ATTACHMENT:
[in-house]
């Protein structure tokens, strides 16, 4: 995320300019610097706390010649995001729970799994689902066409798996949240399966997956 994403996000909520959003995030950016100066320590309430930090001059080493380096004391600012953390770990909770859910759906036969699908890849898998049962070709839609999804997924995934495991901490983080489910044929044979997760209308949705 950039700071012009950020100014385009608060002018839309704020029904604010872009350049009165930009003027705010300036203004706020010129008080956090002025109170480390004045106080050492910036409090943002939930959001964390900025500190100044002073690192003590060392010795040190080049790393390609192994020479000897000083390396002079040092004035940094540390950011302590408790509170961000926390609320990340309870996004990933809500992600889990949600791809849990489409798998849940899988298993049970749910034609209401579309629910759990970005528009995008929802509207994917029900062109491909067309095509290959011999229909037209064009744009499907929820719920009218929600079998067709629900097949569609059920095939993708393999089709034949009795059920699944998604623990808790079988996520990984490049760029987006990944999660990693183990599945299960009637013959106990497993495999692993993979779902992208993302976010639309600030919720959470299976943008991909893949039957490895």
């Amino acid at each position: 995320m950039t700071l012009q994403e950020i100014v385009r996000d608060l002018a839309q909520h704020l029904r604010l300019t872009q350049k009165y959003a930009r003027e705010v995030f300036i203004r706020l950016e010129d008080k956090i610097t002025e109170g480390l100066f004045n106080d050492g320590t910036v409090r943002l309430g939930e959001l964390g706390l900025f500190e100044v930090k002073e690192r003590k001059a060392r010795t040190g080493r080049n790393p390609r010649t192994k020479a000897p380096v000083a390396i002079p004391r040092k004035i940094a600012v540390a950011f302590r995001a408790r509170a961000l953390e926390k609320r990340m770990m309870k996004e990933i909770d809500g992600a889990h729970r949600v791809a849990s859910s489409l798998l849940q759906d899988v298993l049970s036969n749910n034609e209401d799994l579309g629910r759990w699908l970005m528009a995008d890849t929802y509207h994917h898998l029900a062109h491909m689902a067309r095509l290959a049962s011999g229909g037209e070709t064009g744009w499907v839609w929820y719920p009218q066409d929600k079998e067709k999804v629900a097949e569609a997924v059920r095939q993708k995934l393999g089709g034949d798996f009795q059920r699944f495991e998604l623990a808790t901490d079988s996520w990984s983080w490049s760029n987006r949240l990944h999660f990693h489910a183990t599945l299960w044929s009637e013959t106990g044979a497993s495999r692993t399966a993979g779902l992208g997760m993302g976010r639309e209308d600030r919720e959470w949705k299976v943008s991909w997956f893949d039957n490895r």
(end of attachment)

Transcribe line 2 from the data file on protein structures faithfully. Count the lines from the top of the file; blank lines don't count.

């Protein structure tokens, strides 16, 4: 995320300019610097706390010649995001729970799994689902066409798996949240399966997956 994403996000909520959003995030950016100066320590309430930090001059080493380096004391600012953390770990909770859910759906036969699908890849898998049962070709839609999804997924995934495991901490983080489910044929044979997760209308949705 950039700071012009950020100014385009608060002018839309704020029904604010872009350049009165930009003027705010300036203004706020010129008080956090002025109170480390004045106080050492910036409090943002939930959001964390900025500190100044002073690192003590060392010795040190080049790393390609192994020479000897000083390396002079040092004035940094540390950011302590408790509170961000926390609320990340309870996004990933809500992600889990949600791809849990489409798998849940899988298993049970749910034609209401579309629910759990970005528009995008929802509207994917029900062109491909067309095509290959011999229909037209064009744009499907929820719920009218929600079998067709629900097949569609059920095939993708393999089709034949009795059920699944998604623990808790079988996520990984490049760029987006990944999660990693183990599945299960009637013959106990497993495999692993993979779902992208993302976010639309600030919720959470299976943008991909893949039957490895």